Illini return to practice after long offseason

Senior+Nicole+Biondi+competes+in+the+floor+routine+during+the+meet+against+Penn+State+on+Feb.+2+at+Huff+Hall.+The+Illinois+women%E2%80%99s+gymnastics+team+recenly+resumed+practice+after+an+extended+offseason.

Ryan Ash

Senior Nicole Biondi competes in the floor routine during the meet against Penn State on Feb. 2 at Huff Hall. The Illinois women’s gymnastics team recenly resumed practice after an extended offseason.

By Jonah Perez, Staff Writer

With last season ending abruptly due to COVID-19, it was relieving for the women’s gymnastics team to finally be back in the practice routine after a long offseason, even if there were changes to the usual protocols.

“Previously we came in whenever we wanted and did as we pleased,” said senior Nicole Biondi. “But now we have to have designated times we come in and show up in our pod (the group of teammates we live with). To start practice we have to wash our feet, wash our hands, mask on 24/7 unless we’re actually doing gymnastics … other than that, our gymnastics is the same. I think the team is doing a really good job (of) following the protocols and doing what we can in the gym.”

Head coach Nadalie Walsh added how gymnastics is already a socially distant sport and is not as hard of an adjustment as other sports.

If an athlete tests positive for coronavirus, they have to miss at a minimum two weeks before returning to team activities. The mindset of the team is to make the necessary sacrifices in order to not hurt other members of the team.

“We continually tell them that it’s a privilege to be a student-athlete and part of the gymnastics program,” Walsh said. “There’s a lot more at risk for us … I constantly remind them not to live in fear or be full of anxiety. I really want them to learn to not feel these emotions when they’re out in public. We have a lot of trust built between the coaches and athletes.”

Trust has been an essential part of the team, as coaches are not worried about their gymnasts not following protocols; they see how determined their athletes are and see how much they don’t want to lose another season. Biondi added that trust is built into the Illini culture and is prominent in all sports.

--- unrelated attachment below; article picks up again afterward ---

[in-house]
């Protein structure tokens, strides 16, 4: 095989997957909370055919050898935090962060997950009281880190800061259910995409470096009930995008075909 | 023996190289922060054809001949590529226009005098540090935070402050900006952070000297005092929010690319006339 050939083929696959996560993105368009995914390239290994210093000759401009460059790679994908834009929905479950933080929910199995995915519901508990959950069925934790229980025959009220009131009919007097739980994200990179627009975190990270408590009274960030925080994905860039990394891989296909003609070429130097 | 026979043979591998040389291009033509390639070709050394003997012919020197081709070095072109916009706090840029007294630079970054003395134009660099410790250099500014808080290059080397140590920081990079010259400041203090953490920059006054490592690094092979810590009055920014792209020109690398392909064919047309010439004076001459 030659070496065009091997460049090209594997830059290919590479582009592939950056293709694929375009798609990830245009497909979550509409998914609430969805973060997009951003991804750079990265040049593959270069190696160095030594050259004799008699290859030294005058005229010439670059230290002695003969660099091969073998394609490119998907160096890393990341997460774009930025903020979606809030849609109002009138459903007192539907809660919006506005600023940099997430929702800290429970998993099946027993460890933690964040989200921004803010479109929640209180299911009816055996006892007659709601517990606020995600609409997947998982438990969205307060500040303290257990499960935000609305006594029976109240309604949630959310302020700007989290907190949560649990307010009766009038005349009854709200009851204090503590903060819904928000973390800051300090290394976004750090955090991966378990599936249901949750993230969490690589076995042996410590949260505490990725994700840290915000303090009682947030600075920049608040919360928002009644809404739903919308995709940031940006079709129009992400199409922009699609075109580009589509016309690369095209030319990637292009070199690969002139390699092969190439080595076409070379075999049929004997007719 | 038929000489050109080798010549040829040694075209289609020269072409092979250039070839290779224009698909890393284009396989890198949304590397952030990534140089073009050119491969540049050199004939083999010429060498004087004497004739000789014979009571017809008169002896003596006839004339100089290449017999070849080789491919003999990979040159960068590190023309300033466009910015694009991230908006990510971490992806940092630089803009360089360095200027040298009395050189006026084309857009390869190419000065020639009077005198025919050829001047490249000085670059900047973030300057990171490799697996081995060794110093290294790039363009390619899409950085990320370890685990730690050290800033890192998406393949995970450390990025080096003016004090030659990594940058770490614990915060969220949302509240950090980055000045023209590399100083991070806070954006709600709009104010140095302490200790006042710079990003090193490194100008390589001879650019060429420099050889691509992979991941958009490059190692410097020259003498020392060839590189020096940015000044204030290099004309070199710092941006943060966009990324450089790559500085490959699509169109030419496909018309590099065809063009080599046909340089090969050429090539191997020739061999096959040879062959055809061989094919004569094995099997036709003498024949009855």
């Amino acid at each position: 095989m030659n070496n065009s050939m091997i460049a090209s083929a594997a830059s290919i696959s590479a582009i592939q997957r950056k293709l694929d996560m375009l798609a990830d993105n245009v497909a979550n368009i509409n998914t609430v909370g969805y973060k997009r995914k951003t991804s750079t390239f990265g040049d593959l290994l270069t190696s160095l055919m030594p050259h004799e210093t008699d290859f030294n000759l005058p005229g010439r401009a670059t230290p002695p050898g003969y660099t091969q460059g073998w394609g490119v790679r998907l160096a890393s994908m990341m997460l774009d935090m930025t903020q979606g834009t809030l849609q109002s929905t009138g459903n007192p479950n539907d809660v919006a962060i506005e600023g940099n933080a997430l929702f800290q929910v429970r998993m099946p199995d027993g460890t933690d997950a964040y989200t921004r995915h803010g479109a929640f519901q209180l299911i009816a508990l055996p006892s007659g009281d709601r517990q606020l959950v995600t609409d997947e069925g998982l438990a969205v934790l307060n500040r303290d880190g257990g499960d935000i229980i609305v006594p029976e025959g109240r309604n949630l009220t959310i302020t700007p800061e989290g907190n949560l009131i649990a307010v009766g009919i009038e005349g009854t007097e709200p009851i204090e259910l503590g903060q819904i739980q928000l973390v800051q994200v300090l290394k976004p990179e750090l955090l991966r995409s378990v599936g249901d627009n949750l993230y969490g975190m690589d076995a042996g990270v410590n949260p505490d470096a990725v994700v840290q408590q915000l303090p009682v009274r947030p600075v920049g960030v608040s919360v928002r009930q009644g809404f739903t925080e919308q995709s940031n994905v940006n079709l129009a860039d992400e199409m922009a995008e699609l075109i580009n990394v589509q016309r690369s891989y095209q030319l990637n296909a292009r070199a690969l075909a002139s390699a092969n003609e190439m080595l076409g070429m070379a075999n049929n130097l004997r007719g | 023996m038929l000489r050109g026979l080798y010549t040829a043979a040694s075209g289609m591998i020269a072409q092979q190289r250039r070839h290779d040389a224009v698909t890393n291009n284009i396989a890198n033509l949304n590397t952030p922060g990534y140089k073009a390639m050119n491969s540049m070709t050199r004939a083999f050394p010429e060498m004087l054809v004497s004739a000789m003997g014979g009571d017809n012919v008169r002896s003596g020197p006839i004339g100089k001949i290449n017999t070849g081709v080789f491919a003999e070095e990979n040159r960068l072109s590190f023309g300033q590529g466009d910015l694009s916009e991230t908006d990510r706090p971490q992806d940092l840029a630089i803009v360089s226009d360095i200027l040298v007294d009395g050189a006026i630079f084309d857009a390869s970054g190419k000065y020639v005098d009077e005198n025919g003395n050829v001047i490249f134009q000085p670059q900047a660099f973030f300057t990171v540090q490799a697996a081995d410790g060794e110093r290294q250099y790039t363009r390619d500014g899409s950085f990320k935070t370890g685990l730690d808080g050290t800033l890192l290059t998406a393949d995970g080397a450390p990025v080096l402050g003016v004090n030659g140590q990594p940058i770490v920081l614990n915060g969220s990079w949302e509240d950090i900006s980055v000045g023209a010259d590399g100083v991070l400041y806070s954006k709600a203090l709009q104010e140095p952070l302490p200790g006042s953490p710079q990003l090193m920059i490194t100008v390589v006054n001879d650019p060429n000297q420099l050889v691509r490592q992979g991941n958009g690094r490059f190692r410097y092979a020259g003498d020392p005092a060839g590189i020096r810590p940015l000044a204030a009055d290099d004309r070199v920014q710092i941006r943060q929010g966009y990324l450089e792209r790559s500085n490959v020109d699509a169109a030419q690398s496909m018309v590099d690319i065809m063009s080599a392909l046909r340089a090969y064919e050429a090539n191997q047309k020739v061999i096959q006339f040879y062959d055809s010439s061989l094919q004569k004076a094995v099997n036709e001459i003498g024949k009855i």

They’ve worked their entire childhoods to get to this point, and they are not about to throw it all away through their own actions.

This culture was instilled when the gymnasts were going through the recruiting process. They quickly bonded with the coaches and upperclassmen, even more so this year.

“It was a really unique preseason in the sense we were allowed to let them listen in on meetings when we were on Zoom calls,” Walsh said. “We’ve had more communication and more foundation built with them than in the past. Even though they couldn’t be in the gym with us, I think the freshmen are just following the lead, and they’re doing a great job and they’re showing every day that they’re here for a purpose and they are not intimidated.”

Even when the team went home after the early end to the season, they stayed in constant communication with each other and the coaching staff. Their goal over the summer was to come out of the shutdown better than when they went in.

One way Biondi said they accomplished this is by posting pictures every day during the summer after a workout in their team group chat to motivate eachother.

Since they have come back, everybody has shown the work they put in during their long break, but sophomores Mia Townes and Olivia O’Donnell have particularly stood out.

“I know Mia Townes really busted her tail all year,” Walsh said. “She lived in Texas and was able to actually get in and do some weight training and things like that. I can see that she’s so much stronger than she was last year coming off an Achilles surgery. Olivia O’Donnell is another sophomore who recovered from an injury last year and she’s come back and is doing all four events and doing outstanding.”

@jonahap2

[email protected]